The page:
Mustafa Mahamid, PhD, SE, PE, P.Eng, F.ASCE, F.SEI
Technical Consultant to the Steel Tube Institute
Hollow Structural Sections (HSS) can be utilized as beam, column, brace and truss members within a structure. As with any steel member, the design of the connections is critical to the performance of the member and the entire structural system. Many of the same connections that are used for wide flange members can also be used for HSS members with occasional variations to account for the HSS closed section shape. These connections can be bolted or welded using the same bolt types and similar welding techniques as with other structural steel connections.
Below is a general summary of key items to consider in designing connections to HSS members:
- Due to the flexibility of HSS walls, the local strength of an HSS member at the connection may control the capacity of the connection. This is an important consideration when sizing the wall thickness of an HSS member.
- Reinforcing HSS walls to locally strengthen the member is typically not an available option for fabrication.
- The fillet weld size to HSS members that can be considered in design may be controlled by the strength of the base metal. AISC Design Guide 24, Table 2-3 provides the minimum HSS wall thickness required to develop the full strength of the applied fillet weld.
- For elements connected transverse to the HSS face, the force transmitted through a fillet weld is not uniform due to the variation of flexural stiffness of the HSS wall across its section width. AISC 360-16 Table K5.1 outlines the reduced effective fillet weld lengths for various transverse connection types.
- Additional limit states to consider for bolts in tension fastened to HSS members are pullout and HSS wall distortion. Both limit states are discussed in AISC Design Guide 24,
Structural design projects in the U.S. are typically required to comply with the requirements of the International Building Code (IBC). Per the IBC, steel structures must be designed in accordance with the provisions specified by the American Institute for Steel Construction (AISC) in their publications AISC 360 and AISC 341. In addition, AISC has published the Steel Construction Manual, the Seismic Design Manual, and numerous design guides that provide additional information and design aids for the design of steel structures. Within these publications, AISC provides guidance for the design of structural steel connections.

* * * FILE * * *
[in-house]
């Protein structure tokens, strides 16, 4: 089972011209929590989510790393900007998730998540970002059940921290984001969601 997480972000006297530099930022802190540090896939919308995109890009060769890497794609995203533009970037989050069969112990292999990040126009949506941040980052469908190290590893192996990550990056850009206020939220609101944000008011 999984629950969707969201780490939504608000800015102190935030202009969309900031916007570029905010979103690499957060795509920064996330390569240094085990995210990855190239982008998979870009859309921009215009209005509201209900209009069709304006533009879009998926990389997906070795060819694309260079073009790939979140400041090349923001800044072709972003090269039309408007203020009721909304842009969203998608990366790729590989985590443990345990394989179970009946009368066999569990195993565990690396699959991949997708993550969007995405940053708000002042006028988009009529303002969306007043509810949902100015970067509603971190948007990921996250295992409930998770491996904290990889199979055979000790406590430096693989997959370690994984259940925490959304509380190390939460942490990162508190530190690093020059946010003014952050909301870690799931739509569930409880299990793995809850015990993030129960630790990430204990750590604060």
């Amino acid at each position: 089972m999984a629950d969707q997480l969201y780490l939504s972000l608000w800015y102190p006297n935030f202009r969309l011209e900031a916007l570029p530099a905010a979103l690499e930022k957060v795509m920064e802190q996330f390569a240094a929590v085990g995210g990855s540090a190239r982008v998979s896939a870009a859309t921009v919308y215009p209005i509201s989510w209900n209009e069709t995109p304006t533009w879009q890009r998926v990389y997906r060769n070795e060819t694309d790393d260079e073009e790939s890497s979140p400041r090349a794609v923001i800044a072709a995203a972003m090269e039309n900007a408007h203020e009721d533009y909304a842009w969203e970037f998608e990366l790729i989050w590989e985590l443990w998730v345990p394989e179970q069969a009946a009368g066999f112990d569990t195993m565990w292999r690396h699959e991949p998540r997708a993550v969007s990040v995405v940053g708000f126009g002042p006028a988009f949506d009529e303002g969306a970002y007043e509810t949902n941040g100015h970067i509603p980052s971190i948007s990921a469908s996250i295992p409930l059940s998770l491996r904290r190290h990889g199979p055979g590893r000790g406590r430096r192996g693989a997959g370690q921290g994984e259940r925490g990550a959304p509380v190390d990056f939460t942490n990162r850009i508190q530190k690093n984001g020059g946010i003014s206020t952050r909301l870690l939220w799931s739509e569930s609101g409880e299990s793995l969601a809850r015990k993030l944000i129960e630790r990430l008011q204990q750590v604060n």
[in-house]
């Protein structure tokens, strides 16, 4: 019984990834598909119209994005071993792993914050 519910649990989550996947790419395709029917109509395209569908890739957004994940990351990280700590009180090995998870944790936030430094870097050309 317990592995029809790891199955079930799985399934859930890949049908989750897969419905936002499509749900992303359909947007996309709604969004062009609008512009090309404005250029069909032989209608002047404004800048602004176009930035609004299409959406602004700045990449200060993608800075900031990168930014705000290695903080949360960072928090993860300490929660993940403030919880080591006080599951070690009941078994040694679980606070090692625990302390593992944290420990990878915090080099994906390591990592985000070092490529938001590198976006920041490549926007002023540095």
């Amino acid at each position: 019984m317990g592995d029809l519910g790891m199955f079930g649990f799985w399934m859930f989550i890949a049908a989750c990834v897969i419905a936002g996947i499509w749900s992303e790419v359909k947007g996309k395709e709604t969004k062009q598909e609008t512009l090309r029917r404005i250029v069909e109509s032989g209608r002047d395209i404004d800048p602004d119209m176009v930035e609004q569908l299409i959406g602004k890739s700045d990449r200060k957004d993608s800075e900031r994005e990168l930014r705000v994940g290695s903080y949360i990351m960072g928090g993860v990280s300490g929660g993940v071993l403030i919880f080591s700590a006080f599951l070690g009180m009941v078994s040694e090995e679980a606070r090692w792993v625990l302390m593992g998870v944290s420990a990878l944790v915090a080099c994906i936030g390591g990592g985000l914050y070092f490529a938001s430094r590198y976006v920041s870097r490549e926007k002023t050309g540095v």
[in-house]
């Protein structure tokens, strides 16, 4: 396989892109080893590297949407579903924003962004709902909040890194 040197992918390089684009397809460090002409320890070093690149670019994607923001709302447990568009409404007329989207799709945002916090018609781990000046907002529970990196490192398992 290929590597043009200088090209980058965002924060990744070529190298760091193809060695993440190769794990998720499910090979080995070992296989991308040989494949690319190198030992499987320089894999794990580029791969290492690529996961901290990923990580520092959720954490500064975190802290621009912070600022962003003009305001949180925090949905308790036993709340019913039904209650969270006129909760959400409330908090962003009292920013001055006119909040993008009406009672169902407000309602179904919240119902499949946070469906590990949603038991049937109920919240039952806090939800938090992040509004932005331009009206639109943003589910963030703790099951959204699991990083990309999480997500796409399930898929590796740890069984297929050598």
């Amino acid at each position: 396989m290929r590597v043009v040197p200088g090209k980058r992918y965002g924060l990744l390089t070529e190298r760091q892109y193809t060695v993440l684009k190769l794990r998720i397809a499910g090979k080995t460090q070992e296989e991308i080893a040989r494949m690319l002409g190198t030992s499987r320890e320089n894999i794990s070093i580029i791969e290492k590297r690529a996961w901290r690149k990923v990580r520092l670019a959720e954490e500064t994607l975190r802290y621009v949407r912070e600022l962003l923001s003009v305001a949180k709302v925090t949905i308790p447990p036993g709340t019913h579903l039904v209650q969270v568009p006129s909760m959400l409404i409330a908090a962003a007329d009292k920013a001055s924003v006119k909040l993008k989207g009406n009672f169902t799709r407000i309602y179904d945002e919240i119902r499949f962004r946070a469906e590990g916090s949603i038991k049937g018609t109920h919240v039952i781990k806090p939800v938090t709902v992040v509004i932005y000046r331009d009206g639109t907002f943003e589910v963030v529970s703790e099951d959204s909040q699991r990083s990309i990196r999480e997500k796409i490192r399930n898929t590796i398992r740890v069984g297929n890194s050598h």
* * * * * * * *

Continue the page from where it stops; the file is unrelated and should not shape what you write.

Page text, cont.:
Connections for HSS members are governed by the same limit states as any other structural
members and are outlined by AISC. Shear connections, or simple shear connections, are connections where the joint between the members is not required to transfer moment forces and will allow for the natural rotations associated with the member behavior under the applied loads. The most common beam shape connected to an HSS column is a wide-flange.
The common shear or simple connections that are used for connections between wide-flange beams and HSS columns are:
- Single plate connections (both conventional and extended configurations)
- Single angle connections
- Double angle connections
- WT connections
- Unstiffened seat connections
- Stiffened seat connections
- Through plate connections (note that this connection may substantially increase fabrication costs and should be used only when none of the above connections are adequate)
Table 1 shows the common shear connections details used to connect wide-flange beam to an HSS column. Common limit states include bolt shear, bearing at bolt holes, welds, shear and tension rupture, etc. In some cases, there are additional limit states that must be checked for HSS members as well. Table 2 shows the applicable limit states for the various types of connections at HSS members and their references in the AISC Manual, 15th Edition and AISC 360-16. In addition to the limit states, there are some criteria and dimensional constraints that must be taken into account for making these connections to HSS columns.
Table 1: Details for Wide-Flange to HSS Shear Connections
- AISC, 2016. “Specification for Structural Steel Buildings,” ANSI/AISC 360-16, American Institute of Steel Construction, Chicago, IL.
- STI, 2016. “HSS Design Manual, Volume 3: Connections at HSS members,” Steel Tube Institute.